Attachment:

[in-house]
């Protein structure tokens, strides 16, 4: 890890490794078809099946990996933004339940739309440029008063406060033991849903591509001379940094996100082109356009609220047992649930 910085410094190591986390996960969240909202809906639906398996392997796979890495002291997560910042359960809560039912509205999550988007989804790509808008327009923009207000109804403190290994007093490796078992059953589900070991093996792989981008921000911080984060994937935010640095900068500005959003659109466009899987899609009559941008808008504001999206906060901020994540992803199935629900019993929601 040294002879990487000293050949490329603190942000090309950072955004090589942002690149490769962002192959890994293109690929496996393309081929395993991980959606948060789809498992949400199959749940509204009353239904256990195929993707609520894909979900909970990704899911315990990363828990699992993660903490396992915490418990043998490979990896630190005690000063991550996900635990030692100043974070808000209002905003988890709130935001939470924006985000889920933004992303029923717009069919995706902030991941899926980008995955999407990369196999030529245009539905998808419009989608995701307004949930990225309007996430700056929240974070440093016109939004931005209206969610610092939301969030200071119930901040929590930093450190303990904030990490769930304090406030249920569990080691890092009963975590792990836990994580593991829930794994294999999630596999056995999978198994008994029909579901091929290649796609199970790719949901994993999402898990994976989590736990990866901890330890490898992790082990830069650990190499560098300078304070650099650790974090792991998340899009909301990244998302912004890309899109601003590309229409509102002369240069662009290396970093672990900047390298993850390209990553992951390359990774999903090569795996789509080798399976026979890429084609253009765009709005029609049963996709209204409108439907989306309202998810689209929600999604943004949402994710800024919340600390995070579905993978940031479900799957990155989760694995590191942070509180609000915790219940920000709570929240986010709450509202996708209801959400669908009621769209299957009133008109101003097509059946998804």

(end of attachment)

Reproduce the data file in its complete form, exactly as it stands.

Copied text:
[in-house]
């Protein structure tokens, strides 16, 4: 890890490794078809099946990996933004339940739309440029008063406060033991849903591509001379940094996100082109356009609220047992649930 910085410094190591986390996960969240909202809906639906398996392997796979890495002291997560910042359960809560039912509205999550988007989804790509808008327009923009207000109804403190290994007093490796078992059953589900070991093996792989981008921000911080984060994937935010640095900068500005959003659109466009899987899609009559941008808008504001999206906060901020994540992803199935629900019993929601 040294002879990487000293050949490329603190942000090309950072955004090589942002690149490769962002192959890994293109690929496996393309081929395993991980959606948060789809498992949400199959749940509204009353239904256990195929993707609520894909979900909970990704899911315990990363828990699992993660903490396992915490418990043998490979990896630190005690000063991550996900635990030692100043974070808000209002905003988890709130935001939470924006985000889920933004992303029923717009069919995706902030991941899926980008995955999407990369196999030529245009539905998808419009989608995701307004949930990225309007996430700056929240974070440093016109939004931005209206969610610092939301969030200071119930901040929590930093450190303990904030990490769930304090406030249920569990080691890092009963975590792990836990994580593991829930794994294999999630596999056995999978198994008994029909579901091929290649796609199970790719949901994993999402898990994976989590736990990866901890330890490898992790082990830069650990190499560098300078304070650099650790974090792991998340899009909301990244998302912004890309899109601003590309229409509102002369240069662009290396970093672990900047390298993850390209990553992951390359990774999903090569795996789509080798399976026979890429084609253009765009709005029609049963996709209204409108439907989306309202998810689209929600999604943004949402994710800024919340600390995070579905993978940031479900799957990155989760694995590191942070509180609000915790219940920000709570929240986010709450509202996708209801959400669908009621769209299957009133008109101003097509059946998804």